WASHINGTON, Sept. 17, 2014 – An effort by the California Department of Food and Agriculture (CDFA) and members of the California Legislature to change the way milk is priced in the state failed last month because it did not have the support of large national and state dairy cooperatives that handle milk in California. The legislation (AB 2730) was dead before it ever reached the floor, but the ongoing effort to bring California into the Federal Milk Marketing Orders likely will intensify as a result.
The Federal Milk Marketing Orders establish rules under which dairy processors purchase raw milk from dairy producers supplying a specified marketing area. Currently there are 10 such marketing areas, but California, which is not included in any of the federal orders, has its own separate pricing system.
California milk used in manufacturing has long been priced at a discount to federal order milk, putting California processors at an advantage to those operating elsewhere in the federal order system. At the same time, though, California producers are paid far less than their counterparts in the established marketing areas governed by the orders.
For many years, the spread between the California 4b milk price and the federal order Class III milk price (both used to make cheese) averaged between 45 and 55 cents per hundredweight, says Rob Vandenheuvel, general manager of the Milk Producers Council, in Turlock, California.
In 2007, however, CDFA changed how whey was valued in the state’s 4b pricing formula, effectively widening the gap between the 4b and Class III prices. The spread so far in 2014 has averaged $2.14 per hundredweight, according to Vandenheuvel.
“All told, since 2010, the discount has equated to a real-dollar impact of more than $1.4 billion, or more than $830,000 for an average 1,000-cow dairy,” he says in a recent issue of the group’s newsletter.
With federal order processors and dairy cooperatives as well as California producer groups and the state’s cooperatives generally in favor of seeing the spread between the two pricing systems narrowed, why then did the recent California legislation fail?
The three major co-ops operating in the state opposed the plan, saying it was lacking in details. Two of the three co-ops—Dairy Farmers of America (DFA) and Land O’Lakes—have significant milk shares outside of the state. The other co-op, California Dairies Inc. (CDI), operates in state.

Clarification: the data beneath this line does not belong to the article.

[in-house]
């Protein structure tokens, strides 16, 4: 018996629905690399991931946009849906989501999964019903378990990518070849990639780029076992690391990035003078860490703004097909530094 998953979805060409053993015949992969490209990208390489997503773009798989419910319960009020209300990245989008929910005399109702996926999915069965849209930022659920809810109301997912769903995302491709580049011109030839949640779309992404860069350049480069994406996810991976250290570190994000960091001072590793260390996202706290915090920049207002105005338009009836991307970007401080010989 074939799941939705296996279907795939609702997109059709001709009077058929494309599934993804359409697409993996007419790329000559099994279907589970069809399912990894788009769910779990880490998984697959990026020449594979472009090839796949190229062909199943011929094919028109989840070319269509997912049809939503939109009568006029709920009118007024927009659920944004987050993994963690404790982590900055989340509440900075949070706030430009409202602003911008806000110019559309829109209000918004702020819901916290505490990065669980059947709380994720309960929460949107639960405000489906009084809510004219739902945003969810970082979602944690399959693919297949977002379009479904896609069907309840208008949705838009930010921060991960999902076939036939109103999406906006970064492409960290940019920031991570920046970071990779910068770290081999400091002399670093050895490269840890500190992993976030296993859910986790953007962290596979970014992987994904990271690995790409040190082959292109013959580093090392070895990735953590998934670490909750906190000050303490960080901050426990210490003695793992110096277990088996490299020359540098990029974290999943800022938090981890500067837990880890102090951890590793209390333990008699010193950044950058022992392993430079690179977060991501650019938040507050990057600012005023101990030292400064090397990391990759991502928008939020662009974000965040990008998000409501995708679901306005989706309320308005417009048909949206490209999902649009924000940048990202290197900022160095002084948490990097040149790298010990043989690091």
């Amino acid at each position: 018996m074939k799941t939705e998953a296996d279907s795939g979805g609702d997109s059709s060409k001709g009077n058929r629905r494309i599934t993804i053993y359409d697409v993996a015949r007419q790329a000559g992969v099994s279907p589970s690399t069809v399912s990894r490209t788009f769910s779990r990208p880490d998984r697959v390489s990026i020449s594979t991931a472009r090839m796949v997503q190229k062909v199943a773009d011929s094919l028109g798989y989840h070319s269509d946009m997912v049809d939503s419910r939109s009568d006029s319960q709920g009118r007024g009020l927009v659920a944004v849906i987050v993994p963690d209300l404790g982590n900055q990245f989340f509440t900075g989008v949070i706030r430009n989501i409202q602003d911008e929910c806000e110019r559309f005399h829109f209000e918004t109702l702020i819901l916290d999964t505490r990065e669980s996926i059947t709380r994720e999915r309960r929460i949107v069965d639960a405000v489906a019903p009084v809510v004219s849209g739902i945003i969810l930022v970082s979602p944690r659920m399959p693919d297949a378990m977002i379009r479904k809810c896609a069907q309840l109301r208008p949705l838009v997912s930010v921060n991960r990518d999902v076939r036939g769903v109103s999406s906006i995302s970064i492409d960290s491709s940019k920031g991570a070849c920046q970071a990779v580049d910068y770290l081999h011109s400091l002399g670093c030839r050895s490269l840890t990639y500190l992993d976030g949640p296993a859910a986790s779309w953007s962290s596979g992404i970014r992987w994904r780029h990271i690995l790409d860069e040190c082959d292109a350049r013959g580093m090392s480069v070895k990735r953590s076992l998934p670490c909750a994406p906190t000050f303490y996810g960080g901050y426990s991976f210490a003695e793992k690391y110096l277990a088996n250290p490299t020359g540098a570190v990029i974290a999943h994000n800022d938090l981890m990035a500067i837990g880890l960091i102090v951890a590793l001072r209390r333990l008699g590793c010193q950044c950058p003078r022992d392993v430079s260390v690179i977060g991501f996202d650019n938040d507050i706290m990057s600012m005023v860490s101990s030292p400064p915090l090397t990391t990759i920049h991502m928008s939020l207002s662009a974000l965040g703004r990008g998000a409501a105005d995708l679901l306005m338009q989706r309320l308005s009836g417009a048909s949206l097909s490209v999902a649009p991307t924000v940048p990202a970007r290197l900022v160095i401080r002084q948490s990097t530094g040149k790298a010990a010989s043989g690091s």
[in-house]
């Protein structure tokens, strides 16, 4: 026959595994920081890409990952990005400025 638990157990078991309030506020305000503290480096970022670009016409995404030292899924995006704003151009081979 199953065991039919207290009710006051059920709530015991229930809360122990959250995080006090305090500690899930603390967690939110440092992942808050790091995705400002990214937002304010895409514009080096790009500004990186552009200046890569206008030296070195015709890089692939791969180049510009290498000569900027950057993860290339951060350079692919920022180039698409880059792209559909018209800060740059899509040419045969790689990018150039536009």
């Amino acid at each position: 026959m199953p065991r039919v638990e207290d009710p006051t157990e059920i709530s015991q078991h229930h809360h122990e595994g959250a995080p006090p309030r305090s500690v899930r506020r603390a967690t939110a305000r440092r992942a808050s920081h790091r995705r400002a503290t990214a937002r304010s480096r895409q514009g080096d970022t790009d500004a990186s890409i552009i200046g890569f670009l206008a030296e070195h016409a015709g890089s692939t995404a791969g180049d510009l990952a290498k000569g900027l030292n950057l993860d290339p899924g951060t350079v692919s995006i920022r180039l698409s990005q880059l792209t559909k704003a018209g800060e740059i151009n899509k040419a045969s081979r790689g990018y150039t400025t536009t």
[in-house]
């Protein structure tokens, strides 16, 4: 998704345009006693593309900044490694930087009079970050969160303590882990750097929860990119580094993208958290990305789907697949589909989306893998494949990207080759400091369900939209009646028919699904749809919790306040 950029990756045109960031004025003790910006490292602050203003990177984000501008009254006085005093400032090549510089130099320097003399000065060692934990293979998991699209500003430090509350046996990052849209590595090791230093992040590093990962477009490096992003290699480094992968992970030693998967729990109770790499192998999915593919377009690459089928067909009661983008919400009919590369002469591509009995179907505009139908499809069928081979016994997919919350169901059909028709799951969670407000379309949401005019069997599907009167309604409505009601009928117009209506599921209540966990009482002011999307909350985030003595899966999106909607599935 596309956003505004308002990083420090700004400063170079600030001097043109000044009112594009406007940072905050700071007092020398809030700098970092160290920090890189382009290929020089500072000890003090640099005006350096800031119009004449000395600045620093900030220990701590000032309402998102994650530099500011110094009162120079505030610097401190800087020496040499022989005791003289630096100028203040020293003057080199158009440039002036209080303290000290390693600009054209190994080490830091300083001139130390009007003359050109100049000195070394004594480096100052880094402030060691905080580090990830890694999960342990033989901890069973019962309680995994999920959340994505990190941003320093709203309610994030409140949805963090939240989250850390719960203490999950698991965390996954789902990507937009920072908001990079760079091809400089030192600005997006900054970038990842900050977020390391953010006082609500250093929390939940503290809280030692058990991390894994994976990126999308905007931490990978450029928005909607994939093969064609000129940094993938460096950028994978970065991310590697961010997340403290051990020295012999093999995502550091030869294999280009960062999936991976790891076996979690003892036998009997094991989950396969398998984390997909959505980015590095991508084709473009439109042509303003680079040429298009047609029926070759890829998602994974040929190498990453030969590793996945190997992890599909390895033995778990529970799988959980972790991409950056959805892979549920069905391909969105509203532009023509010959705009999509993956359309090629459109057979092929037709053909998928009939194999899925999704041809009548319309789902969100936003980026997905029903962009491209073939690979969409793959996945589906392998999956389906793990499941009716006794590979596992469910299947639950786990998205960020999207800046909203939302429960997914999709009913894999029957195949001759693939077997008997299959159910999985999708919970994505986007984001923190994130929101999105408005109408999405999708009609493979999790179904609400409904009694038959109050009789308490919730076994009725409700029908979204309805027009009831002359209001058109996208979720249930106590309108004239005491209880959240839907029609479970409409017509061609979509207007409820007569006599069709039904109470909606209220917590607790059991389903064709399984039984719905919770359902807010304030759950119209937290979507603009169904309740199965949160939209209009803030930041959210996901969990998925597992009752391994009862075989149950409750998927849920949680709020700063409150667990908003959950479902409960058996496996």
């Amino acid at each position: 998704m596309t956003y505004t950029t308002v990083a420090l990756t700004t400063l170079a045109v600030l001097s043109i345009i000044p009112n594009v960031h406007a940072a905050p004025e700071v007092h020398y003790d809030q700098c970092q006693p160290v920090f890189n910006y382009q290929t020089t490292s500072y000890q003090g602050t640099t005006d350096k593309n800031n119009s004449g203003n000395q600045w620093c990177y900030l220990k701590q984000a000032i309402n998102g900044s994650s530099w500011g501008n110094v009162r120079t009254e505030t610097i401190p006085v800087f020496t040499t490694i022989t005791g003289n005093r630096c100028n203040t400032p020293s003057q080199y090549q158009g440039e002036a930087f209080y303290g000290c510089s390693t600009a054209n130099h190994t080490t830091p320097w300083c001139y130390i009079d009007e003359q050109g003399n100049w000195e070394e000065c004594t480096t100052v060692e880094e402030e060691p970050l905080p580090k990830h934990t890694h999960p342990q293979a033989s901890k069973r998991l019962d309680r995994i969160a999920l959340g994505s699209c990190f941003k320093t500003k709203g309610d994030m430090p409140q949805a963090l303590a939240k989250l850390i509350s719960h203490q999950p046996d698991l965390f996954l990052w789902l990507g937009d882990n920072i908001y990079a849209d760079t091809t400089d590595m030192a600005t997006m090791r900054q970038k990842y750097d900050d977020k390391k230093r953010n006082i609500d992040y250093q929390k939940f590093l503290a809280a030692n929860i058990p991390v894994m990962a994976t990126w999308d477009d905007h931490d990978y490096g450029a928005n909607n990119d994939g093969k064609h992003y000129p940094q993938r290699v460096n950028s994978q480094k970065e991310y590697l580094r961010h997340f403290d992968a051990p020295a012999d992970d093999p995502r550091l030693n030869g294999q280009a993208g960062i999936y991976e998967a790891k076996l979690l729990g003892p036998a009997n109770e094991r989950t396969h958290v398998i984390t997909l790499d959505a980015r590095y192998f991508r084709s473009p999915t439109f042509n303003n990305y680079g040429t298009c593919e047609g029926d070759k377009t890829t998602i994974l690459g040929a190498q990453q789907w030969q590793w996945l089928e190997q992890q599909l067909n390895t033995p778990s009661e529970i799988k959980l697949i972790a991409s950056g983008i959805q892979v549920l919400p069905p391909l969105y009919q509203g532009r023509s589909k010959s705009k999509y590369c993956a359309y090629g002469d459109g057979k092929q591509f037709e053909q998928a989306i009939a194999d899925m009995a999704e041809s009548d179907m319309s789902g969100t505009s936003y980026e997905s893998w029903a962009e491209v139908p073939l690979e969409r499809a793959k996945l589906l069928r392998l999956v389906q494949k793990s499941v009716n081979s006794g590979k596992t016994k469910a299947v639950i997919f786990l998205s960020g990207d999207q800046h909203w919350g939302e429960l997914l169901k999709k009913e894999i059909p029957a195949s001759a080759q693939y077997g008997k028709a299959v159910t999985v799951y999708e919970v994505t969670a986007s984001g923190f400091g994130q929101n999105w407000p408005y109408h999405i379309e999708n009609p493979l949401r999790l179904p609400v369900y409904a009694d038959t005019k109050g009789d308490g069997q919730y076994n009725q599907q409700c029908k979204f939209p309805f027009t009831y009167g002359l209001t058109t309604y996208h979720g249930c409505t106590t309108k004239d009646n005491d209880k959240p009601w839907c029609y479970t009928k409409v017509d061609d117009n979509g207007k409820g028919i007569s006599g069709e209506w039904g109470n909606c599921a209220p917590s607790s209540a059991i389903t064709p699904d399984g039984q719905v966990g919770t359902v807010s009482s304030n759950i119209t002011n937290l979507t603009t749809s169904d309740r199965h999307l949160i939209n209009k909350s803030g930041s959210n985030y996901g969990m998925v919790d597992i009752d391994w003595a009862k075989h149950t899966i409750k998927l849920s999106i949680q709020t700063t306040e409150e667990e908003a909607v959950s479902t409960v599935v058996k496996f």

“This is a sweeping deregulation program—the first in 70-plus years in a $7-billion agricultural marketing sector—with many critical issues unresolved, crucial details undecided and manifest unintended consequences,” wrote DFA about the California bill in an Aug. 22 letter to CDFA Secretary Karen Ross.
The 2014 U.S. Farm Bill allows for the creation of a California federal order that lets the state retain some form of its unique quota system, which has always been a sticking point of bringing the state into the federal system. Now that quota can be retained, the three co-ops have been working on a regulatory proposal for a California federal order, and AB 2730 would have increased the disparities between the two systems.
In a fact sheet about the failed legislation, DFA said USDA hearings in the past have moved toward placing restrictions on producers who pull their milk out of the pool, called depooling, when it benefits them financially. The failed California legislation would have moved in the opposite direction of that, DFA notes.
AB 2730 would have created a deregulated class of milk overseen by a new regulatory entity, the Alternative Milk Marketing Agreement (AMMA), yet the bill would have allowed AMMA to enter the traditional regulatory pool.
“There are no protections from, or penalties for, those who would game the system by repeatedly jumping in and out of the pool,” wrote DFA in yet another letter to Susan Eggman, AB 2730’s sponsor and chair of the California Assembly Committee on Agriculture.
So what’s next?
“DFA, Land O’Lakes, and CDI have committed to pursue a federal order for California, and we continue to work on writing the proposal,” says Elvin Hollon, DFA’s director of fluid milk marketing and economic analysis. “In June 2013, each of the three co-op boards directed their staffs to work on a proposal.”
Now that CDFA and California legislators have gotten involved, there could be increased pressure on the co-ops to get a proposal ready to submit to USDA before another bill can be submitted to the California legislature.
Once the co-ops file a petition with USDA, the process could stretch on for a year or longer, says Randy Russell, a principal with the Russell Group in Arlington, Va. “Ultimately, the proof will be in the pudding,” says Russell. “Whether a proposal can get all the way through the system is going to be the challenge.”
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